Development of a system to rapidly measure sampler penetration up to 20 μm aerodynamic diameter in calm air, using the aerodynamic particle sizer

Andrew Maynard, L. C. Kenny, P. E J Baldwin

Research output: Contribution to journalArticle

16 Citations (Scopus)

Abstract

Although the use of monodisperse aerosols to measure penetration through sampling devices results in accurate measurements, it is time consuming and expensive. Measurement methods using polydisperse aerosols are orders of magnitude faster, but tend to be restricted to smaller particle diameters. This is particularly the case with systems using the Aerodynamic Particle Sizer (APS) in calm air, which are limited by poorly characterised aspiration efficiency and low detection efficiency above approximately 10 μm. By measuring the aspiration of such a system in calm air, and introducing a virtual impactor to act as an aerosol concentrator above 10 μm, we have developed an APS-based penetration measurement system that may be used successfully up to 20 μm. Experimental errors (± 1 S.D.) are typically less than 20-25% at 20 μm, reducing to below an estimated 10% at 15 μm. Errors below 10 μm are of the order of a few percent. The system is ideally suited to the rapid and inexpensive development of size selective aerosol samplers with cut points below 15 μm, and is capable of quantifying the performance of such samplers under calm air conditions.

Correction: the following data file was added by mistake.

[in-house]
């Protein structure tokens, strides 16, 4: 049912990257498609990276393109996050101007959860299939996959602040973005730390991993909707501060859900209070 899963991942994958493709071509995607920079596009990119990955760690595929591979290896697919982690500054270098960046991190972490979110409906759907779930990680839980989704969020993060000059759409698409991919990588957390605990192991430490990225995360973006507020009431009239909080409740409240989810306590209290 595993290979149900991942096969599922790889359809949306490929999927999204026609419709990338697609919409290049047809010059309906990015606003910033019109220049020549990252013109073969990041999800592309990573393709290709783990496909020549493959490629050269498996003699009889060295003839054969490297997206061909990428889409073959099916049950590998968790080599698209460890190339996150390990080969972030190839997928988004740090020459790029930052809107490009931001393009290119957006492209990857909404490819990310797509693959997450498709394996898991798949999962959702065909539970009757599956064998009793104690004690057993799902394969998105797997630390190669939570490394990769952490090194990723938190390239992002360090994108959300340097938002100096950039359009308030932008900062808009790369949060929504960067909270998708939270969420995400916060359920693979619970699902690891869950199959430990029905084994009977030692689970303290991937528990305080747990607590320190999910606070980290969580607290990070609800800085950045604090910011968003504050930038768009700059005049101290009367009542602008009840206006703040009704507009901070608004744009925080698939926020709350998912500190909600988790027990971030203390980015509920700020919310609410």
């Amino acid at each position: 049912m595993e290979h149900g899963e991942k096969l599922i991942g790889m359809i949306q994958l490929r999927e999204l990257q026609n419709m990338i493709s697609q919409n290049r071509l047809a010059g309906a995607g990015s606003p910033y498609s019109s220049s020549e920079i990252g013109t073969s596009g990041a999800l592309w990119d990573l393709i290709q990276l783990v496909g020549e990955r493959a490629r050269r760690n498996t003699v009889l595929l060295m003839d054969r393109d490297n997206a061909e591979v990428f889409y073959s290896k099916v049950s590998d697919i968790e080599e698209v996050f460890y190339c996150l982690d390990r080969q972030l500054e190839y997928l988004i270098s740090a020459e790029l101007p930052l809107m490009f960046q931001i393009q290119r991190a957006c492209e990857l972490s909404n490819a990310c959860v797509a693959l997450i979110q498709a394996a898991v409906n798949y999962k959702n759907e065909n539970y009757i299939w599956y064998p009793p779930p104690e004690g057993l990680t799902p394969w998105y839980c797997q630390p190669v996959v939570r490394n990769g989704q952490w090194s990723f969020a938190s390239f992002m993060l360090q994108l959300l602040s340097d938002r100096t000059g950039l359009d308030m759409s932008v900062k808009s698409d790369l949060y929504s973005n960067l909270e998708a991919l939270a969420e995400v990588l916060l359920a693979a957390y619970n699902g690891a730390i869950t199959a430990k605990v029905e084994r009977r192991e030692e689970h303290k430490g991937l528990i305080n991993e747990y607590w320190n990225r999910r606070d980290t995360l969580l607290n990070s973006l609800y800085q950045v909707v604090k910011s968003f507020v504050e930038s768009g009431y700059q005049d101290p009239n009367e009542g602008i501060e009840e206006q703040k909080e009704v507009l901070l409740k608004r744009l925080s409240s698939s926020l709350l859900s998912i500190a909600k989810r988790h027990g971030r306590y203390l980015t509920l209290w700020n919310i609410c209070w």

Original languageEnglish (US)
Pages (from-to)1215-1226
Number of pages12
JournalJournal of Aerosol Science
Volume30
Issue number9
DOIs
StatePublished - Oct 1999
Externally publishedYes

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Aerosols
Particles (particulate matter)
sampler
aerodynamics
Aerodynamics
penetration
aerosol
air
Air
measurement method
Sampling
particle
sampling

ASJC Scopus subject areas

  • Atmospheric Science
  • Environmental Science(all)

Cite this

Development of a system to rapidly measure sampler penetration up to 20 μm aerodynamic diameter in calm air, using the aerodynamic particle sizer. / Maynard, Andrew; Kenny, L. C.; Baldwin, P. E J.

In: Journal of Aerosol Science, Vol. 30, No. 9, 10.1999, p. 1215-1226.

Research output: Contribution to journalArticle

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